In November 2015, Baker’s back symptoms “started to worsen.” On March 8, 2016, Baker suffered another back injury while working for the same employer, and the employer completed a First Report of Injury. The employer had changed workers’ compensation insurance carriers between the dates of the two alleged injuries. After the second incident, Baker again did not submit a completed WC-1 claim form although he asked the employer to file a claim for him.
When the workers’ compensation carrier providing coverage at the time of the 2016 alleged incident did not issue a claim decision, Baker filed a petition against the company, alleging that it had failed to timely act on the claim. The Workers’ Compensation Office of Judges denied the petition on the ground that Baker had not timely submitted a claim on the required WC-1 form.
Thereafter, Baker completed a WC-1 form, but, instead of citing the 2016 incident, he listed the 2014 incident as the basis for his claim. The claim administrator for the 2014 claim denied the claim as untimely.
The WV Workers’ Compensation Statute of Limitations Bars Baker's Claim
Baker appealed the denial of his claim for benefits regarding the 2014 alleged injury. The carrier for the 2014 claim defended on two grounds. Repeating its prior reasoning, the carrier argued first that Baker did not file a timely claim regarding the 2014 alleged injury on a WC-1 form within six months of the date of injury as required by West Virginia Code § 23-4-15(a). Second, the carrier argued that Baker did not seek medical attention for the 2014 alleged injury “immediately” as required by W. Va. Code St. R § 85-1-3.1, instead waiting approximately 22 months. The carrier maintained that Baker’s failure to act rendered the claim non-compensable. Baker countered that the employer and its carriers had notice of both injuries/claims and that the notice requirements had been satisfied.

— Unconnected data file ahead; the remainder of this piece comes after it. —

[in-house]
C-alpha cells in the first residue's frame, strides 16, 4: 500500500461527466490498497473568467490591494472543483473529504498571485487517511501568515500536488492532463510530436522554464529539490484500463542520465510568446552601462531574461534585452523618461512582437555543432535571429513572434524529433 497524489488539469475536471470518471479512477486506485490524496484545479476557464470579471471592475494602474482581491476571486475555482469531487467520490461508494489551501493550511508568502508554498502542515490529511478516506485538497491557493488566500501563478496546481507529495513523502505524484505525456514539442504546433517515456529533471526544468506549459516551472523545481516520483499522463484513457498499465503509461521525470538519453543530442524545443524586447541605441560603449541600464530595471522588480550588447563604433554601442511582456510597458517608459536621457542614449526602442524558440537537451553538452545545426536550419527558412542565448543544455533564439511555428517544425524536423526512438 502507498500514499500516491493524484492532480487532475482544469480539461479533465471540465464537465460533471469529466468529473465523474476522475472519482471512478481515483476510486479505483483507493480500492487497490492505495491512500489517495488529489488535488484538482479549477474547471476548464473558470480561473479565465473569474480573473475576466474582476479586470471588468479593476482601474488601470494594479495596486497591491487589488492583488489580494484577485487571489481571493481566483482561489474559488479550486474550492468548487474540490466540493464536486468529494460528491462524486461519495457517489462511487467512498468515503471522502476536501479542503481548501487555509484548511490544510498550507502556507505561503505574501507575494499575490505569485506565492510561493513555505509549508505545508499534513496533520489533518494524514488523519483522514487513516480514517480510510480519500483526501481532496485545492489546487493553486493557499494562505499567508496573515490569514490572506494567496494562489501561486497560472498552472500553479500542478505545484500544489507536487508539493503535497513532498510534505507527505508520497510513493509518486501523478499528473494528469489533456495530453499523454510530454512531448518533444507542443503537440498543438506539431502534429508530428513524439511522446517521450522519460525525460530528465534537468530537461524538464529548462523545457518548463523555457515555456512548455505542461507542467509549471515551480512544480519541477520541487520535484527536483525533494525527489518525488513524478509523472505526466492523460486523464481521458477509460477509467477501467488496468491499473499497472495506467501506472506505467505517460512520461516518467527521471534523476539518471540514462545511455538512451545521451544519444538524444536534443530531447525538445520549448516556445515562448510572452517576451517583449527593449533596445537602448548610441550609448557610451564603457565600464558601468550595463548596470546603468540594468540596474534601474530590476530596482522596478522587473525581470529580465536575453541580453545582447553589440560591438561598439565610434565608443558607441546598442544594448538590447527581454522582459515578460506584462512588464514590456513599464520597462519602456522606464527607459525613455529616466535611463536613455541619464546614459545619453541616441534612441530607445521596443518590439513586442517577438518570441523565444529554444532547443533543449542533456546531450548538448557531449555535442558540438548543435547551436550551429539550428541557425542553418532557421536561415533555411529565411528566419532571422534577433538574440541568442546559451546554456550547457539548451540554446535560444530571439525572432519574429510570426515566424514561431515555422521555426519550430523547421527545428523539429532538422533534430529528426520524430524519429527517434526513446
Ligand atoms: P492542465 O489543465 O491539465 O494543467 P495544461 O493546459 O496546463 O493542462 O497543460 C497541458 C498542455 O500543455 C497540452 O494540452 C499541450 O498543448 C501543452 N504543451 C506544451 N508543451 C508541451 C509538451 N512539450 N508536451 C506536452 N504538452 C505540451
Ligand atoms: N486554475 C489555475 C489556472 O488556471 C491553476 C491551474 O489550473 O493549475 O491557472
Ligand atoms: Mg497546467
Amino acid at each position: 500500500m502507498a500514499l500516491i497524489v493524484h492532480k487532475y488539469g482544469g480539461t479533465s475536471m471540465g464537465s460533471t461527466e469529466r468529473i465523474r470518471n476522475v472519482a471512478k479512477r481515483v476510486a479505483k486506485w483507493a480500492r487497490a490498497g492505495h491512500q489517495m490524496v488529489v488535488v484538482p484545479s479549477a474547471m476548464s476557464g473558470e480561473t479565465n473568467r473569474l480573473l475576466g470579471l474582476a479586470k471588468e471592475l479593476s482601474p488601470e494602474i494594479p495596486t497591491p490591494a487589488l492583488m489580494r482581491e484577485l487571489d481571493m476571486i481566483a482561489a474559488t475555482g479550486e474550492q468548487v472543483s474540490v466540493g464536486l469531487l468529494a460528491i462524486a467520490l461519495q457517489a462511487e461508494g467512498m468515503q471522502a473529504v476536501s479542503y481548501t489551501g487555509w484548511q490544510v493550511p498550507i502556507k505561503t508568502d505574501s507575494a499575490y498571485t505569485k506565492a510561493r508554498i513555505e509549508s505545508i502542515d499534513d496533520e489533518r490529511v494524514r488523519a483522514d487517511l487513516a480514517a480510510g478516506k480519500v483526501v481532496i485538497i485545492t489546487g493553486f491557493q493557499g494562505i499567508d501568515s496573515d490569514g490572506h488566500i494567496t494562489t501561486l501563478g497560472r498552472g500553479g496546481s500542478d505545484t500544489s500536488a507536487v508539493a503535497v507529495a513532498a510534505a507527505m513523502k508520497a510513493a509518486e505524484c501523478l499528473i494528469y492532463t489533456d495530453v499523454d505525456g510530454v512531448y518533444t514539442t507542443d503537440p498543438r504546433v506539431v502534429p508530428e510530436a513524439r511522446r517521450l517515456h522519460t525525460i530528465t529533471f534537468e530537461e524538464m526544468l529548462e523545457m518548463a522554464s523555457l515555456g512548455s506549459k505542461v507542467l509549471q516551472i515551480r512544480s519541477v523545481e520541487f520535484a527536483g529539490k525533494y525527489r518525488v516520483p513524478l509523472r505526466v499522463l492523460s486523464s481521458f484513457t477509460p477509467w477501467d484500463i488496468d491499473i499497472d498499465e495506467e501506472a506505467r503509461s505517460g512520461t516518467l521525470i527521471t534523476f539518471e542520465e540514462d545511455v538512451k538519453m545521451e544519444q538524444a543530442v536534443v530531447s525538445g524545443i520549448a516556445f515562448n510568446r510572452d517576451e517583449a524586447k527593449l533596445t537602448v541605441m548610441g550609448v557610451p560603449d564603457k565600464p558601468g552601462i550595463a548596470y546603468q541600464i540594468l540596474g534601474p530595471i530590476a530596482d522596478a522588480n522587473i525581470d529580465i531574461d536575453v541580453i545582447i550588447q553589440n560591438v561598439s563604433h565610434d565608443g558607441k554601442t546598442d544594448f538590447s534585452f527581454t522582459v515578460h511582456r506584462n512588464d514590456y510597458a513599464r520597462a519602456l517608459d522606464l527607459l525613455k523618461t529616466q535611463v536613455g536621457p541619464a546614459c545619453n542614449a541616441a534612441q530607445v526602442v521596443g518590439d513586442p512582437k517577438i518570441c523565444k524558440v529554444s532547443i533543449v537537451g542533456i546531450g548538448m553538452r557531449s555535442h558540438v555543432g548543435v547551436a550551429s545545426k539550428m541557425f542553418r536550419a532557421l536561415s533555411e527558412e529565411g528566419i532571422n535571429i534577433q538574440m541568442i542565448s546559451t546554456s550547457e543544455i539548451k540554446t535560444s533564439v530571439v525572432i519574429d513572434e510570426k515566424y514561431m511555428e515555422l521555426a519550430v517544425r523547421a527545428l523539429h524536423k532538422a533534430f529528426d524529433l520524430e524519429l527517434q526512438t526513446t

The WV Supreme Court of Appeals determined that the WV workers’ compensation statute of limitations had indeed expired regarding Baker's April 10, 2014 back injury. The court noted that while it had found in favor of workers when a WC-1 Form was timely filed with a minor defect, an example of a minor defect would be a forgotten signature. However, Baker failed to file a WV worker’s compensation claim form within two years of his April 10, 2014 injury at all. As such, the court upheld the Board's decision.